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Tomoaki Mega and Shoichi Shige

(see review in Indu and Kumar 2014 ). For an ocean-only footprint which is radiometrically cold and homogeneous, an emission signature from raindrops across the lower-frequency spectrum is essentially used. For a land-only footprint, a scattering signature from ice crystals over the higher-frequency spectrum is used because a radiometrically warm background tends to obscure emissions from raindrops. Coastal regions include radiative contributions from both ocean and land. Because the ratio of

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Christian D. Kummerow, David L. Randel, Mark Kulie, Nai-Yu Wang, Ralph Ferraro, S. Joseph Munchak, and Veljko Petkovic

different, GPROF 2010 does not make use of the sounding channels over ocean. The products from these two sensors are therefore quite similar. Only ocean trends are shown to avoid sensor differences that can be seen in Fig. 2 over land. As can be seen, different sensors are very consistent across the overlap periods, giving confidence that any trends are physical or physically based rather than sensor artifacts. A larger difference can be seen with the initial record of SSMIS F16 , which is slightly

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Robert Meneghini, Hyokyung Kim, Liang Liao, Jeffrey A. Jones, and John M. Kwiatkowski

occurrence of rain and that these data can be used as a temporal reference. In the future, both types (conditioned and unconditioned on surface wetness) of temporal reference datasets will be prepared when sufficient DPR data are available. It should be mentioned that at present, only three surface types are defined for the SRT: ocean, land, and coast, where the reference data value is matched to that surface type beneath the raining FOV. The use of a multicategory land classification has been proposed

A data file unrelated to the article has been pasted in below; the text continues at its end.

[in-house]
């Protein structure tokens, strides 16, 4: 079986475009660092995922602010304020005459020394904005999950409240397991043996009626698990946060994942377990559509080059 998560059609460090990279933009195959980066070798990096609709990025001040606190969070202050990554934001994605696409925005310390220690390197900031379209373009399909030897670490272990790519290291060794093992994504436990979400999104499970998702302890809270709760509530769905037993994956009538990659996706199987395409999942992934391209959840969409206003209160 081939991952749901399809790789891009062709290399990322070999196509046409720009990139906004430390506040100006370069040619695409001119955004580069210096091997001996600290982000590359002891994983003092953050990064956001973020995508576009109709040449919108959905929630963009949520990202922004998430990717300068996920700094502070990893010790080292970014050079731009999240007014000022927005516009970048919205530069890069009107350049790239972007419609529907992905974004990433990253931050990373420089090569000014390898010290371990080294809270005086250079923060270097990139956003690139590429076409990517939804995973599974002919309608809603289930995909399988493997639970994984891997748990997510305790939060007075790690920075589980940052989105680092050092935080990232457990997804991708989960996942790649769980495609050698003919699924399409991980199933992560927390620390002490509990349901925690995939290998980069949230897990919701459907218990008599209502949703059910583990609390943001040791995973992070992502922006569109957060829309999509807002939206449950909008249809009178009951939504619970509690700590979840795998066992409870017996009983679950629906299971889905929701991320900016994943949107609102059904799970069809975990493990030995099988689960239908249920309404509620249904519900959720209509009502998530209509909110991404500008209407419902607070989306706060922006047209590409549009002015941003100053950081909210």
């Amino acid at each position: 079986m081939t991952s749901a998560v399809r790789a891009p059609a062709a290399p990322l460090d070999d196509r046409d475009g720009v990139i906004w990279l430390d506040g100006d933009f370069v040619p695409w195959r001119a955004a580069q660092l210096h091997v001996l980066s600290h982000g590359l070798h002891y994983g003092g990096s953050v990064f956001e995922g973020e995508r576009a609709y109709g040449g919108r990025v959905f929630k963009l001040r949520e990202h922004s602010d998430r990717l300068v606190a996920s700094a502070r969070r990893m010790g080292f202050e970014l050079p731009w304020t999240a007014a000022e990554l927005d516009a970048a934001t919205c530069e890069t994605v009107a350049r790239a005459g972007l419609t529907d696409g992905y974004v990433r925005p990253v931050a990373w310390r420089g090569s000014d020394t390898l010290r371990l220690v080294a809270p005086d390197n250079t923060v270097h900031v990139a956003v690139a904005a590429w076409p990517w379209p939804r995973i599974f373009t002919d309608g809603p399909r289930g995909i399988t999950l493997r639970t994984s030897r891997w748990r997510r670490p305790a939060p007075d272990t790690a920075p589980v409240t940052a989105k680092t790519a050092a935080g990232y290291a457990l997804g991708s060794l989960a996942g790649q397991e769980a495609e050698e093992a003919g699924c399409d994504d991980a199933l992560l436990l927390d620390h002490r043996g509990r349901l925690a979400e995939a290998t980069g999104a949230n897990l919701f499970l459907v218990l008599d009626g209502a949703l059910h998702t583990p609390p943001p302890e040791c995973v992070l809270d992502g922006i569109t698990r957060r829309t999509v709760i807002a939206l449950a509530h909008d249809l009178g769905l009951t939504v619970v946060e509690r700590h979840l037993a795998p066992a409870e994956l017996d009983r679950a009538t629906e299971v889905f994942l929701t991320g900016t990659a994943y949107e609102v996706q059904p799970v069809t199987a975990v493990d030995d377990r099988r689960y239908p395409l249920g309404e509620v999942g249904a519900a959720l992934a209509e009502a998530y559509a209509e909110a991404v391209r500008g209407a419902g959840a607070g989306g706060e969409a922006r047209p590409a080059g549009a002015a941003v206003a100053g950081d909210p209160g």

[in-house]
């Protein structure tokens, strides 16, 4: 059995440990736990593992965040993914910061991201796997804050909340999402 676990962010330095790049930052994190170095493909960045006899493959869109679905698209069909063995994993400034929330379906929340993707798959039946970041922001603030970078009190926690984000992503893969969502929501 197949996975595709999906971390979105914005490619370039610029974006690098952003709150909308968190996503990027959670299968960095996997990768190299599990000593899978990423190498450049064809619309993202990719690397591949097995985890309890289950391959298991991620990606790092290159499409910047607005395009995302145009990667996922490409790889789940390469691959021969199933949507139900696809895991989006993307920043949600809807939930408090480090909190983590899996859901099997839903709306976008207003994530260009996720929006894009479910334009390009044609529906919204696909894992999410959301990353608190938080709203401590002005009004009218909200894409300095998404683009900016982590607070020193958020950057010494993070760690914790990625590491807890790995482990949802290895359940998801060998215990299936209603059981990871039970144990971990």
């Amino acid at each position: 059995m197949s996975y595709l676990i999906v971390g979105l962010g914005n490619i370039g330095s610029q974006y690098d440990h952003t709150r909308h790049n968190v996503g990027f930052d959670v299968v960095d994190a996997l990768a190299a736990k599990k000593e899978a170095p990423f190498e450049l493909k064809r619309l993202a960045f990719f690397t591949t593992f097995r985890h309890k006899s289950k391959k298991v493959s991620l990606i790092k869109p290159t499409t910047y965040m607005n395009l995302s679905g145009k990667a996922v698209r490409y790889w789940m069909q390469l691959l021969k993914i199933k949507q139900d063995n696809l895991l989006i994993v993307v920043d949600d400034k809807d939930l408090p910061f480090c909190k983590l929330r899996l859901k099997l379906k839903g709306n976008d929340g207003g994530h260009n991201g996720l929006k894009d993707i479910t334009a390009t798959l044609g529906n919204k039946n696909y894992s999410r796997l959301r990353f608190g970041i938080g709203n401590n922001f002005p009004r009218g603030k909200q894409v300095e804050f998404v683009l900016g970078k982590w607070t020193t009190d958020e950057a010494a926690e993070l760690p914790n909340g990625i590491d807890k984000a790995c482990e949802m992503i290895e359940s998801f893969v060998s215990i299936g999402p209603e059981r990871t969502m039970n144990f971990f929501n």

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F. Joseph Turk, Z. S. Haddad, and Y. You

Tropical Rainfall Measuring Mission (TRMM) precipitation products. For surface emissivity at typical MW channels between 10 and 90 GHz, the Tool to Estimate Land Surface Emissivities at Microwave frequencies (TELSEM) passive microwave-based surface classification ( Prigent et al. 2006 ; Aires et al. 2011 ) provides a lookup table method to interpolate the emissivity mean and variance at a specified incidence angle and frequency, using a precalculated 0.25° gridded monthly mean emissivity climatology

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Veljko Petković, Marko Orescanin, Pierre Kirstetter, Christian Kummerow, and Ralph Ferraro

closer inspection of active- and passive-estimated precipitation distributions confirms that PMW biases exist over the majority of their characteristic precipitation rates. Results over ocean, not shown here, yield the same general conclusions. Fig . 1. Comparison of global over land pixel-level distribution of precipitation rate estimates of GPM’s DPR-combined (gray) and GMI (colored bars) products. (top) Convective and (bottom) stratiform systems are delineated using a 50% threshold for DPR

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Mircea Grecu, William S. Olson, Stephen Joseph Munchak, Sarah Ringerud, Liang Liao, Ziad Haddad, Bartie L. Kelley, and Steven F. McLaughlin